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Clean Slate: Choosing the Right Mobile Computer for 2019

The factory floor is going digital, and you need to stay connected to it anywhere and everywhere. A mobile computer is probably your best bet, but which is the right one?

In 2019, there will be 8.3 billion actively connected Internet of Things devices, surpassing the number of people on the planet, according to recent IoT Analytics data. That's an almost inconceivable amount of M2M communication—and data—that human workers are going to have to make sense of. This data arrives in real-time and from just about anywhere on the map, so plant decision makers need a powerful, reliable and most importantly, mobile interface at the ready 24/7.

"Everybody is on the move now, doing work wherever you are, so you want something flexible," says Marco Nielsen, VP of Managed Mobility Services at Stratix.

Nielsen notes that more and more managers on the factory floor are turning to tablets and 2-in-1 computers, as opposed to laptops, to visualize equipment performance, production status and all the other KPIs your business needs to ensure profitability. Another important factory is that while batteries themselves have not greatly advanced, manufacturers have found ways to reduce how much energy the CPU and apps use, so these devices will spend more time on the floor, and not charging in your office.

And this year manufacturers were gifted three great new mobile solutions from which to choose: the Zebra Technologies XBOOK B10, the Microsoft Surface Pro 6, and most recently, the iPad Pro.

Nielsen's pick is the Surface Pro 6, as his Surface 3 has served him well on plane trips. No two factories are alike, though, so there's not one clear-cut best choice. Here are some vital stats to help you choose right solution for you.

Xplore Technologies

XBOOK B10 2-in-1 Tablet PC
(128 GB SSD)

If you think you have to sacrifice performance for durability when using a rugged computer, you haven’t used the XBOOK B10. At 2.4 lb., it's a little heavier than the others listed here, and the 10.1-in. screen is smaller, but makes up for it in downright toughness.

On the inside, like the Surface Pro 6, it has an Intel Core i5 processor and runs Windows 10 Pro. The difference is that this versatile 2-in-1 has a casing stronger than steel (magnesium alloy) and can survive a 5-ft. drop, and Weather is not a problem either, as it holds up in temperatures down to -34° C.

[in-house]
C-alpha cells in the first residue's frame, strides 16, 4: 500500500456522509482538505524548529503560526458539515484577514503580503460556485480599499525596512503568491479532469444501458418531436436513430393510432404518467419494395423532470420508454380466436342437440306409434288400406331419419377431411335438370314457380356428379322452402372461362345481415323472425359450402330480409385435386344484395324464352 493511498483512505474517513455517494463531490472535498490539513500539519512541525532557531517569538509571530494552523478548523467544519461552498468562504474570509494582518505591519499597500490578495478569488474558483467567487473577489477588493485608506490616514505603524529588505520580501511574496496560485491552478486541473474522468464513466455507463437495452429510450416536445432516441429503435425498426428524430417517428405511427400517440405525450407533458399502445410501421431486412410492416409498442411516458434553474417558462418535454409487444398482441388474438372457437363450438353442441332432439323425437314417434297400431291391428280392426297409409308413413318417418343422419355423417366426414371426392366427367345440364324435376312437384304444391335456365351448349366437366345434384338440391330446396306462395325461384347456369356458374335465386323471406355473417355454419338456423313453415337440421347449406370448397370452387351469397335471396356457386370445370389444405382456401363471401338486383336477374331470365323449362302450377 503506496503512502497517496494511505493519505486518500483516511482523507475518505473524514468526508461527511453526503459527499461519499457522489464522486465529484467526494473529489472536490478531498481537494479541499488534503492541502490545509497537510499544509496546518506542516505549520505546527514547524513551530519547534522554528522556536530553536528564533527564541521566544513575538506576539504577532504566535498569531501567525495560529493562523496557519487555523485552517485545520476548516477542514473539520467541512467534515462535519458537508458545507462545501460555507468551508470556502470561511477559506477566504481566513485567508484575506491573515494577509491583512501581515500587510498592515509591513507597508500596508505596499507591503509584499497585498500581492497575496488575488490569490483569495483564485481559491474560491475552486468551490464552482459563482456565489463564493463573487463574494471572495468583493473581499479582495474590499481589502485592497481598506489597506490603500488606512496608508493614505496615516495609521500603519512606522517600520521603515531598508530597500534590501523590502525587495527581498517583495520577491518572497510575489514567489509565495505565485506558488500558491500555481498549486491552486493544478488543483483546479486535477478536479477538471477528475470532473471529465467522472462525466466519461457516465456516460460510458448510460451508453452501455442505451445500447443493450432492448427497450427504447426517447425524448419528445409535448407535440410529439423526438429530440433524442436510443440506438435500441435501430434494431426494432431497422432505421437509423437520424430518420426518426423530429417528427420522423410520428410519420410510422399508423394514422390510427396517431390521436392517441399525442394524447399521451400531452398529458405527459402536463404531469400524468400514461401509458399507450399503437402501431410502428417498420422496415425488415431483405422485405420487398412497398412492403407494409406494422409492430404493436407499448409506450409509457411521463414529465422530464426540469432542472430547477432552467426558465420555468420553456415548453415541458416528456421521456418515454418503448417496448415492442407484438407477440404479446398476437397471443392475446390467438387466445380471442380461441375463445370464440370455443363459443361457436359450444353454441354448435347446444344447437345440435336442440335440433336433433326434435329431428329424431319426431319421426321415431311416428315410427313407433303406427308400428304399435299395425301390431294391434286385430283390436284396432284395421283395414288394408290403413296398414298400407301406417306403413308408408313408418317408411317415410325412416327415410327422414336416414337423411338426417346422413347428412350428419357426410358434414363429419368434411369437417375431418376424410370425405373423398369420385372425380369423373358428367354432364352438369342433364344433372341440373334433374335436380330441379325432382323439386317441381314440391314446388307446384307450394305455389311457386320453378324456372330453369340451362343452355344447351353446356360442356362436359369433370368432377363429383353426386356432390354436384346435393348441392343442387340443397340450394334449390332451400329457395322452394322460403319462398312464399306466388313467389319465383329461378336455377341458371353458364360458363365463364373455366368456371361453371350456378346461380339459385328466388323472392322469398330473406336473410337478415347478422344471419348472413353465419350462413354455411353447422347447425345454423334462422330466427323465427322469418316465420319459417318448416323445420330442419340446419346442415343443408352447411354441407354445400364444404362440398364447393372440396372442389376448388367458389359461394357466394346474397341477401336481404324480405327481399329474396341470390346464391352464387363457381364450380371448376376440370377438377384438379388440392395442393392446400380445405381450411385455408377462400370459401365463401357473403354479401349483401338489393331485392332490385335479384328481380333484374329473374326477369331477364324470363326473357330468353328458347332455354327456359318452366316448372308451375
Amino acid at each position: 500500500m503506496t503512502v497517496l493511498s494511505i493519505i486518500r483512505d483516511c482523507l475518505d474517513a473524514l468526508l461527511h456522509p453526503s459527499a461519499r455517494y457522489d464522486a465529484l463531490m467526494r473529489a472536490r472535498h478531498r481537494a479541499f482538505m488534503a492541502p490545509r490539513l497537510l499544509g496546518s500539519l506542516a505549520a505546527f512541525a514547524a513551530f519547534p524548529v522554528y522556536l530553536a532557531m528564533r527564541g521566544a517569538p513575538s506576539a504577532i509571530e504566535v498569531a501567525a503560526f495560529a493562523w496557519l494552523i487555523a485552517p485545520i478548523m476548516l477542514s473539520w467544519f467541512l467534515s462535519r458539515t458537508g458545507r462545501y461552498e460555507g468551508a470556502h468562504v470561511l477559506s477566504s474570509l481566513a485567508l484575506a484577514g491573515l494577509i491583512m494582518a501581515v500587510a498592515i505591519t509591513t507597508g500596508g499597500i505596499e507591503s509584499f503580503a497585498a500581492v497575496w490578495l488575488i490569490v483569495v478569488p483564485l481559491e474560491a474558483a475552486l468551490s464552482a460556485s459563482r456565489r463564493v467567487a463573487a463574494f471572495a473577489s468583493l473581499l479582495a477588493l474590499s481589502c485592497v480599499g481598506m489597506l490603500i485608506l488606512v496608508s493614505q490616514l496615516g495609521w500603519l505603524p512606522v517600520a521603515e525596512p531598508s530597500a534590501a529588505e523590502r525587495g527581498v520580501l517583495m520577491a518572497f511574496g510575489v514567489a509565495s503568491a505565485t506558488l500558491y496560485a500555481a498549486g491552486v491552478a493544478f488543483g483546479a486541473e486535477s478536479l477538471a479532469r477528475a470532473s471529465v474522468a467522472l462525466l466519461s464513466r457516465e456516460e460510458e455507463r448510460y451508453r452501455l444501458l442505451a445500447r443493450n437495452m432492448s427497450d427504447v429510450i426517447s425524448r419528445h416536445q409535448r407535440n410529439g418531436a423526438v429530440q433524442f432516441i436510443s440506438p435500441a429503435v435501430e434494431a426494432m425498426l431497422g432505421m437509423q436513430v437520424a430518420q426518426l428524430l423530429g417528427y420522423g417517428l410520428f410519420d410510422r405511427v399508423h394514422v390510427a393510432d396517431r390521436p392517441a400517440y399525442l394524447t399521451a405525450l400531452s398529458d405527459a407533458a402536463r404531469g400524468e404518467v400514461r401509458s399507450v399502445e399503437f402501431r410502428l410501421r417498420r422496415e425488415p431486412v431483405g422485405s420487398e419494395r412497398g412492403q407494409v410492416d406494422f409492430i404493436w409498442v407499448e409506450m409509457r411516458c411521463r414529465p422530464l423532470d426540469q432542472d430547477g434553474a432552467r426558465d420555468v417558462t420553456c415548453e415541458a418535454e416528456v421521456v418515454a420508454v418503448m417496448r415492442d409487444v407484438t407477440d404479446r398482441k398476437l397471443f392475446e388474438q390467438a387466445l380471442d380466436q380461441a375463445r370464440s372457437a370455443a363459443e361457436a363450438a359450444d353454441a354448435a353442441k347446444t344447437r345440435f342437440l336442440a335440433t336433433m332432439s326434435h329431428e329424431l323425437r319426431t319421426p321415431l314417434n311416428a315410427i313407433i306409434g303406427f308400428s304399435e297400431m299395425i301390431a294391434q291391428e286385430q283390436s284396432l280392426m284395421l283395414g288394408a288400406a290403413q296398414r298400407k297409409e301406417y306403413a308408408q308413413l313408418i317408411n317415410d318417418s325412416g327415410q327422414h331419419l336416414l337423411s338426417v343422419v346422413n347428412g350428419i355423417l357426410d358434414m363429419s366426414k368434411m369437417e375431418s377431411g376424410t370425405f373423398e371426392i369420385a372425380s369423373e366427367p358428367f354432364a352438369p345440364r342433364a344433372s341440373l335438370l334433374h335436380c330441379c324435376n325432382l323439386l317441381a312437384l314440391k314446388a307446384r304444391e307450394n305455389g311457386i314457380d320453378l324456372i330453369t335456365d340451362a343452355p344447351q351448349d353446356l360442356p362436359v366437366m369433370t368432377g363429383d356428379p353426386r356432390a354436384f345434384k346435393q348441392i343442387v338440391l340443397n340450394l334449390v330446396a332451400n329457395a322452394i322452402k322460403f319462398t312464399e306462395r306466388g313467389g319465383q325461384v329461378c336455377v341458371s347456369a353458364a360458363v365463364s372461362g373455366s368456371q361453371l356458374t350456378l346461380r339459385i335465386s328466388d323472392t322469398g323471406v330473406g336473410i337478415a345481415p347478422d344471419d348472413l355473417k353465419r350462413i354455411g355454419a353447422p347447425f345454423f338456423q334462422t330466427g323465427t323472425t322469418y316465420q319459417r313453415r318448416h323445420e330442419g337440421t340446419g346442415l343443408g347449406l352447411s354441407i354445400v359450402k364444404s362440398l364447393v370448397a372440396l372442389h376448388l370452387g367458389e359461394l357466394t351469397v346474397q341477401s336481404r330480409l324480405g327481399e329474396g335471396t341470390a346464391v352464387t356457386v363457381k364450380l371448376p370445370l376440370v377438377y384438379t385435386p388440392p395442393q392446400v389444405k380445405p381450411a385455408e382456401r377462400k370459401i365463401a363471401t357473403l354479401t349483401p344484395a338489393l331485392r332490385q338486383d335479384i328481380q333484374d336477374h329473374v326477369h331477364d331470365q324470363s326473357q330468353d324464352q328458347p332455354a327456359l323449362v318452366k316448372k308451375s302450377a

And it's easier to hold, thanks to a rotating ergonomic Velcro strap on the back. Additional features include a spill resistant keyboard and touchscreen still visible in direct sunlight that can be operated with gloves. The ports are sealed against the elements as well, just in case it's caught in a storm or possibly a washdown.

Check out our full review of the XBOOK B10 HERE

If you wear a tie more often than not, a consumer model might be more your speed. But if you live in the manufacturing trenches, you'll want this by your side. And if price is limiting factor, the total cost of ownership is much less than a conventional $600 iPad.

"The total cost of ownership ends up being about half," notes Tom Kost, Zebra Technologies Sr. Product Manager.


Surface Pro 6
(128 GB SSD)

This newest generation of the popular 2-in-1 tablet has 12.3-in. screen, 8 GB memory and Intel Core i5 processor, packaged in a slim, 1.7-lb. form factor. Users don’t have to sacrifice power making the switch from a bulkier laptop, though. A 1-TB version is also available.

"It has a full-blown operating system, designed to be used by fingers," says Nielsen, so users don’t lose out if they switch from a bigger laptop running Windows. It also has the added benefit of a touchscreen to make accessing Office 365 all the easier.

Microsoft says the battery can play 13½ hours of video before running out, so it should have plenty of life even on those shifts that seem like they will never end.

Durability must also be considered in industrial settings, and the Surface Pro 6 performs surprisingly well for such a thin device. One "snap" test by YouTube tester Zack Nelson of Jerry Rig Everything, where he pulled firmly down on both ends, showed that the tablet may bend, but won’t break. A similar test of the iPad Pro proved that the ultra-thin Apple offering "folded like a piece of paper."

"It's pretty safe to say that the Surface Pro 6 can handle quite a bit more abuse than the iPad Pro," Nelson concludes.

That's not to say the Surface should be expected to survive harsh environments. Adding on a protective casing, which start at around $50, would be a wise investment.


iPad Pro

(11 in., 64 GB)

Released in October, Apple's iPad Pro 11 takes the best features of the latest iPhones and adds a powerful A12X Bionic processor to create a serious rival to the Surface—as long as you don’t need to run Windows. It's lighter, at 1.4 lb., and can work like a 2-in-1 tablet with the Smart Keyboard Folio ($179). You can also upgrade to a 12.9-in., 1-TB version for $1,749.

The LTE connectivity provides the biggest advantage, untethering a plant manager from WiFi and allowing them to access ERP or other systems data anywhere their cell coverage allows: at home, in the airport or their favorite mom and pop diner.

If everyone involved has iOS 12.1, Group FaceTime can be an excellent way to quickly video conference with the team (up to 32 members) to discuss integration plans or just to check in. Users who have an older version than iPhone 6 or early model iPad could still join by audio.

If battery life is a sticking point, the iPad Pro has the biggest advantage. Laptop Magazine logged the iPad Pro (12.9-in.) at 13:14 hours of web-surfing on one charge, while the Surface Pro 6 lasted 9:20 hours, or 29% less.

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